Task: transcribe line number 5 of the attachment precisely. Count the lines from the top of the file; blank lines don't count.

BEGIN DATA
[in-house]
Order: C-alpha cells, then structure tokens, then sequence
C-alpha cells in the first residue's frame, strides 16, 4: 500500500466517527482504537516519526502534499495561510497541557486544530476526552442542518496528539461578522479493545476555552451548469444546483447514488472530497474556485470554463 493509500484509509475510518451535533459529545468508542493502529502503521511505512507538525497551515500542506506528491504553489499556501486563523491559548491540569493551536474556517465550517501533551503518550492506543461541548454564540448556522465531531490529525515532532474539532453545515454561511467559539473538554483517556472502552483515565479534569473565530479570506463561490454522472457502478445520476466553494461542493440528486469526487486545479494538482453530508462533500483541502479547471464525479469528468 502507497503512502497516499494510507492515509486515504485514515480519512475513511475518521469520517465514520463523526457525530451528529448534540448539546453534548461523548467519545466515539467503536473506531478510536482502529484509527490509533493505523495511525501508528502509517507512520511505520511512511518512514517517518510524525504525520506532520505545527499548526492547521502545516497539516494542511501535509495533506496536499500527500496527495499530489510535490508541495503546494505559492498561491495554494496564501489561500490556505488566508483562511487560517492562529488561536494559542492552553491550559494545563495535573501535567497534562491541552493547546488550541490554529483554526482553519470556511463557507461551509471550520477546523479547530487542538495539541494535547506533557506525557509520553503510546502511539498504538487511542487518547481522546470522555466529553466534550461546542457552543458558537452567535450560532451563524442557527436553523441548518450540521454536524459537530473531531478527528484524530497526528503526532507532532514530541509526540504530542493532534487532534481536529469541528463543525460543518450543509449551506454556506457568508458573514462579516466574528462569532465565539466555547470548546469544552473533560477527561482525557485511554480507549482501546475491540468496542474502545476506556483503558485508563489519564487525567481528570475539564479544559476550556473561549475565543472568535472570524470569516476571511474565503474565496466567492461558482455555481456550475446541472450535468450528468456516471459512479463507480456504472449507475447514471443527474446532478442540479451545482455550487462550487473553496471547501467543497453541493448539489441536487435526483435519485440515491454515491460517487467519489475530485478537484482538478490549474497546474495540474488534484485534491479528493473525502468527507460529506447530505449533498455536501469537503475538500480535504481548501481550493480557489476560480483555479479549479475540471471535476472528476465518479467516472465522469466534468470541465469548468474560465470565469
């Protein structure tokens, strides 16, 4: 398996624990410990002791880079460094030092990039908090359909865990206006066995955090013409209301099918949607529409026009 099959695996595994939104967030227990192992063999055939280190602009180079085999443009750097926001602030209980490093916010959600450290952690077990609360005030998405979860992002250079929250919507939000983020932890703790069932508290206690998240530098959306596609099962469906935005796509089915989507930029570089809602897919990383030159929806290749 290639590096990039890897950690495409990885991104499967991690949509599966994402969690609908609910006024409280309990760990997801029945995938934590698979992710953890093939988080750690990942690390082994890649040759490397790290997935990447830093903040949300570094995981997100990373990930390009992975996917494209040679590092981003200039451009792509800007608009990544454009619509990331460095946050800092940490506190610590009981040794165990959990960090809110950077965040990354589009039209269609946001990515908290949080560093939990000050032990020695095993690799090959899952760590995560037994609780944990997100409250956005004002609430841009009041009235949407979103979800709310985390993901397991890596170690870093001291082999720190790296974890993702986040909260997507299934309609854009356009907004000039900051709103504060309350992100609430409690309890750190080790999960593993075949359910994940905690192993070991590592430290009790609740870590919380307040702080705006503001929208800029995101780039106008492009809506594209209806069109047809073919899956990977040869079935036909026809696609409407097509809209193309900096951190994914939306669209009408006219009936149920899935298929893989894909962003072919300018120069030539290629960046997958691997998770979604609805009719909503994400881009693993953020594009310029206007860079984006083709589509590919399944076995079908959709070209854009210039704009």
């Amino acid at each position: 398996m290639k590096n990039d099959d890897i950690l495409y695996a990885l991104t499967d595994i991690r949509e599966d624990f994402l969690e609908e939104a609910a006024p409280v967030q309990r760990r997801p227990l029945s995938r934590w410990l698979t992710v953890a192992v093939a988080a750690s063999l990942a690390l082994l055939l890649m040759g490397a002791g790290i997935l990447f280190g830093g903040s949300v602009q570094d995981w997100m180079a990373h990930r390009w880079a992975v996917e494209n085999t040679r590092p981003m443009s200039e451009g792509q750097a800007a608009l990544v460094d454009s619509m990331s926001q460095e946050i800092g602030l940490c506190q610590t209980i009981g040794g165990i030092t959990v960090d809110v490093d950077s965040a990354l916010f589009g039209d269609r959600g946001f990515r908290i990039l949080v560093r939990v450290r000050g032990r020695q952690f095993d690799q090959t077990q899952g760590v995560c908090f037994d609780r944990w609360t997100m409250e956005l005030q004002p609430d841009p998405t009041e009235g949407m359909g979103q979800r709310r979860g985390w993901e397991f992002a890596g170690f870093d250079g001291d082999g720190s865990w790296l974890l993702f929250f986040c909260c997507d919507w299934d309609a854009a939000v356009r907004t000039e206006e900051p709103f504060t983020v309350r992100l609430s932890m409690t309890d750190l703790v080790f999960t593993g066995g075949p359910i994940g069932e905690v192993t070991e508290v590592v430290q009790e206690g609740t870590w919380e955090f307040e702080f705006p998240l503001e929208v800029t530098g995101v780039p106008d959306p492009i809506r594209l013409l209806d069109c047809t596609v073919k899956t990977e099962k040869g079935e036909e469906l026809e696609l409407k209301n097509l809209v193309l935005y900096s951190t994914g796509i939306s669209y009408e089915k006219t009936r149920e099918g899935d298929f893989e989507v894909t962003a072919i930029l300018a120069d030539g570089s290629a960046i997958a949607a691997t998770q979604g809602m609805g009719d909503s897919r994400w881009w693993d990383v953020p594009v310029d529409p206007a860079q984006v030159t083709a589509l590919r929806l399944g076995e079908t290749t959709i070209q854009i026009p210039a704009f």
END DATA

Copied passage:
């Amino acid at each position: 398996m290639k590096n990039d099959d890897i950690l495409y695996a990885l991104t499967d595994i991690r949509e599966d624990f994402l969690e609908e939104a609910a006024p409280v967030q309990r760990r997801p227990l029945s995938r934590w410990l698979t992710v953890a192992v093939a988080a750690s063999l990942a690390l082994l055939l890649m040759g490397a002791g790290i997935l990447f280190g830093g903040s949300v602009q570094d995981w997100m180079a990373h990930r390009w880079a992975v996917e494209n085999t040679r590092p981003m443009s200039e451009g792509q750097a800007a608009l990544v460094d454009s619509m990331s926001q460095e946050i800092g602030l940490c506190q610590t209980i009981g040794g165990i030092t959990v960090d809110v490093d950077s965040a990354l916010f589009g039209d269609r959600g946001f990515r908290i990039l949080v560093r939990v450290r000050g032990r020695q952690f095993d690799q090959t077990q899952g760590v995560c908090f037994d609780r944990w609360t997100m409250e956005l005030q004002p609430d841009p998405t009041e009235g949407m359909g979103q979800r709310r979860g985390w993901e397991f992002a890596g170690f870093d250079g001291d082999g720190s865990w790296l974890l993702f929250f986040c909260c997507d919507w299934d309609a854009a939000v356009r907004t000039e206006e900051p709103f504060t983020v309350r992100l609430s932890m409690t309890d750190l703790v080790f999960t593993g066995g075949p359910i994940g069932e905690v192993t070991e508290v590592v430290q009790e206690g609740t870590w919380e955090f307040e702080f705006p998240l503001e929208v800029t530098g995101v780039p106008d959306p492009i809506r594209l013409l209806d069109c047809t596609v073919k899956t990977e099962k040869g079935e036909e469906l026809e696609l409407k209301n097509l809209v193309l935005y900096s951190t994914g796509i939306s669209y009408e089915k006219t009936r149920e099918g899935d298929f893989e989507v894909t962003a072919i930029l300018a120069d030539g570089s290629a960046i997958a949607a691997t998770q979604g809602m609805g009719d909503s897919r994400w881009w693993d990383v953020p594009v310029d529409p206007a860079q984006v030159t083709a589509l590919r929806l399944g076995e079908t290749t959709i070209q854009i026009p210039a704009f």